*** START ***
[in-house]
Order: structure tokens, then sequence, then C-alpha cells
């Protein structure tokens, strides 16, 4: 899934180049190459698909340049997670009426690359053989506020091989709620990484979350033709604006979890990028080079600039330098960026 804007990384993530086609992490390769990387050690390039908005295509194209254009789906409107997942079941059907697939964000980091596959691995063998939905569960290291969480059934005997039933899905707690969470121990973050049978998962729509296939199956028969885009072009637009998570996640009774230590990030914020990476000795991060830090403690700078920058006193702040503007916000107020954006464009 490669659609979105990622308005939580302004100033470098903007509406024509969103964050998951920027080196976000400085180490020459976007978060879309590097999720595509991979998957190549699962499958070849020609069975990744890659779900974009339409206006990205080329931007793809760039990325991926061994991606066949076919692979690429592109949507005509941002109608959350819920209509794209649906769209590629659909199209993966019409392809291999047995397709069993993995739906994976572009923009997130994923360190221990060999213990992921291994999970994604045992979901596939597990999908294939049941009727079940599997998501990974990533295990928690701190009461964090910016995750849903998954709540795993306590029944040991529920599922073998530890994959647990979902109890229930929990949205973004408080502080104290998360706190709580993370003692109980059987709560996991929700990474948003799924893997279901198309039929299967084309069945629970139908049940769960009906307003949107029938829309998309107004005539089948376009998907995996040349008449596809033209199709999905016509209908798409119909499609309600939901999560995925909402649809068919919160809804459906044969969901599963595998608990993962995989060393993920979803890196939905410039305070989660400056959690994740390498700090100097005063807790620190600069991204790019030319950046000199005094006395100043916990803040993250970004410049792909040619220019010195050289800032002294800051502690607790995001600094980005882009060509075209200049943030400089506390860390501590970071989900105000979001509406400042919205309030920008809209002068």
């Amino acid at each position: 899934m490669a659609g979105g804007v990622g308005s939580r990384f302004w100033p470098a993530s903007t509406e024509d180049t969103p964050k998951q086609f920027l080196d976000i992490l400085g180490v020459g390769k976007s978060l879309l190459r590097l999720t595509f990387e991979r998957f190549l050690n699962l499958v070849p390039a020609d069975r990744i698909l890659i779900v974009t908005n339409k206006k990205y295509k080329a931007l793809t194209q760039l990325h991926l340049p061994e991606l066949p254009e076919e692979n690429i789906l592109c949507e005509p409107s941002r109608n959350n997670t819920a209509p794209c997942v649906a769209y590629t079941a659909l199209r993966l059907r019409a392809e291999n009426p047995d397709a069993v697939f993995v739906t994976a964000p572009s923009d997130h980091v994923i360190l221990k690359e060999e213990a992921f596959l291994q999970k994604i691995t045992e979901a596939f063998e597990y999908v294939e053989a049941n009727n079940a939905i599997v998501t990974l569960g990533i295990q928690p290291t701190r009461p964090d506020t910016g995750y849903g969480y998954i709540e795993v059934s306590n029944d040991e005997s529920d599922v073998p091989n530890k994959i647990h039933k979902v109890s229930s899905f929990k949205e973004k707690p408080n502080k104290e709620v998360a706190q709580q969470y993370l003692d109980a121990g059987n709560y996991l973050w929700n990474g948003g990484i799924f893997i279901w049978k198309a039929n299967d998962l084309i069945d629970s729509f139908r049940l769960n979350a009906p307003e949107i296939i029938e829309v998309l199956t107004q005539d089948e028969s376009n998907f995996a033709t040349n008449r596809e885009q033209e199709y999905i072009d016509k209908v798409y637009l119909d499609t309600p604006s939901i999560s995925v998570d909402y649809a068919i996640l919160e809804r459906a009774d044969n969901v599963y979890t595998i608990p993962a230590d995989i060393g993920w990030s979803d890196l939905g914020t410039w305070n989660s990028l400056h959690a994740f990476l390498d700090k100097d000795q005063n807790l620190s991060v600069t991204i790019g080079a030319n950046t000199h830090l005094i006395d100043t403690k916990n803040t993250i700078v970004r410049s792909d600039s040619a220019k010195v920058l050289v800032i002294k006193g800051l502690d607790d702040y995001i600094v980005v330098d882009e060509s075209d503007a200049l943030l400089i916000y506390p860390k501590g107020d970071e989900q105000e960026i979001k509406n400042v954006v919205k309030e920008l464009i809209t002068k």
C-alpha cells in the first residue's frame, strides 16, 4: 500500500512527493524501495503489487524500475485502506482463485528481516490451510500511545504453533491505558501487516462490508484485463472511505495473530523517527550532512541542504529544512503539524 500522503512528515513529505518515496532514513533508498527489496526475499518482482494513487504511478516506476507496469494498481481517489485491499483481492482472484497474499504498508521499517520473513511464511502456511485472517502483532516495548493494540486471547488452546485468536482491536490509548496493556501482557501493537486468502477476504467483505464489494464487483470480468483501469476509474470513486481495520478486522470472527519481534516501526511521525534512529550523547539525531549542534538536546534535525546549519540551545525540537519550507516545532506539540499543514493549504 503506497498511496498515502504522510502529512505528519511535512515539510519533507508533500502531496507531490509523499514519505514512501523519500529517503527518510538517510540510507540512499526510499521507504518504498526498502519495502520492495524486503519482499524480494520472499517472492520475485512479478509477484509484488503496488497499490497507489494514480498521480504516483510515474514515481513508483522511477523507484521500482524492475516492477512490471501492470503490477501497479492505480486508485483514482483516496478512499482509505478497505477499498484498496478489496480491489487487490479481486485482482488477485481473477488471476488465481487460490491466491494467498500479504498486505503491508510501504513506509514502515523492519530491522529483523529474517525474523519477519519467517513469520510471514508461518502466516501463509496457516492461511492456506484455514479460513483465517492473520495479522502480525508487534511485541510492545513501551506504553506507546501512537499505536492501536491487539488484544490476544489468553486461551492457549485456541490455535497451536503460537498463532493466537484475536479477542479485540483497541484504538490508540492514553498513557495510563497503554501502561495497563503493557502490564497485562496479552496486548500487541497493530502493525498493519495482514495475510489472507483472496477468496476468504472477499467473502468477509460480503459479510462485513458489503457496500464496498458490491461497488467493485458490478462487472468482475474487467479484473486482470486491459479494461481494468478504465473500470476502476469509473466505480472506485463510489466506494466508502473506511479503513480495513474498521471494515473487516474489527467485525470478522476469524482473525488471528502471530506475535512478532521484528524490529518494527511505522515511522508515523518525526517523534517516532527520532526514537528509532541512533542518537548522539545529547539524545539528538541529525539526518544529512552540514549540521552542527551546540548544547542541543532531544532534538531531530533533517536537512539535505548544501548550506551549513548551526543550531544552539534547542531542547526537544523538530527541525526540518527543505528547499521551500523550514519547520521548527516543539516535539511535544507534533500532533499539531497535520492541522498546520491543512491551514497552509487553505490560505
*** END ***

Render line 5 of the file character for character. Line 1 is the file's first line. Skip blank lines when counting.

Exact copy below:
C-alpha cells in the first residue's frame, strides 16, 4: 500500500512527493524501495503489487524500475485502506482463485528481516490451510500511545504453533491505558501487516462490508484485463472511505495473530523517527550532512541542504529544512503539524 500522503512528515513529505518515496532514513533508498527489496526475499518482482494513487504511478516506476507496469494498481481517489485491499483481492482472484497474499504498508521499517520473513511464511502456511485472517502483532516495548493494540486471547488452546485468536482491536490509548496493556501482557501493537486468502477476504467483505464489494464487483470480468483501469476509474470513486481495520478486522470472527519481534516501526511521525534512529550523547539525531549542534538536546534535525546549519540551545525540537519550507516545532506539540499543514493549504 503506497498511496498515502504522510502529512505528519511535512515539510519533507508533500502531496507531490509523499514519505514512501523519500529517503527518510538517510540510507540512499526510499521507504518504498526498502519495502520492495524486503519482499524480494520472499517472492520475485512479478509477484509484488503496488497499490497507489494514480498521480504516483510515474514515481513508483522511477523507484521500482524492475516492477512490471501492470503490477501497479492505480486508485483514482483516496478512499482509505478497505477499498484498496478489496480491489487487490479481486485482482488477485481473477488471476488465481487460490491466491494467498500479504498486505503491508510501504513506509514502515523492519530491522529483523529474517525474523519477519519467517513469520510471514508461518502466516501463509496457516492461511492456506484455514479460513483465517492473520495479522502480525508487534511485541510492545513501551506504553506507546501512537499505536492501536491487539488484544490476544489468553486461551492457549485456541490455535497451536503460537498463532493466537484475536479477542479485540483497541484504538490508540492514553498513557495510563497503554501502561495497563503493557502490564497485562496479552496486548500487541497493530502493525498493519495482514495475510489472507483472496477468496476468504472477499467473502468477509460480503459479510462485513458489503457496500464496498458490491461497488467493485458490478462487472468482475474487467479484473486482470486491459479494461481494468478504465473500470476502476469509473466505480472506485463510489466506494466508502473506511479503513480495513474498521471494515473487516474489527467485525470478522476469524482473525488471528502471530506475535512478532521484528524490529518494527511505522515511522508515523518525526517523534517516532527520532526514537528509532541512533542518537548522539545529547539524545539528538541529525539526518544529512552540514549540521552542527551546540548544547542541543532531544532534538531531530533533517536537512539535505548544501548550506551549513548551526543550531544552539534547542531542547526537544523538530527541525526540518527543505528547499521551500523550514519547520521548527516543539516535539511535544507534533500532533499539531497535520492541522498546520491543512491551514497552509487553505490560505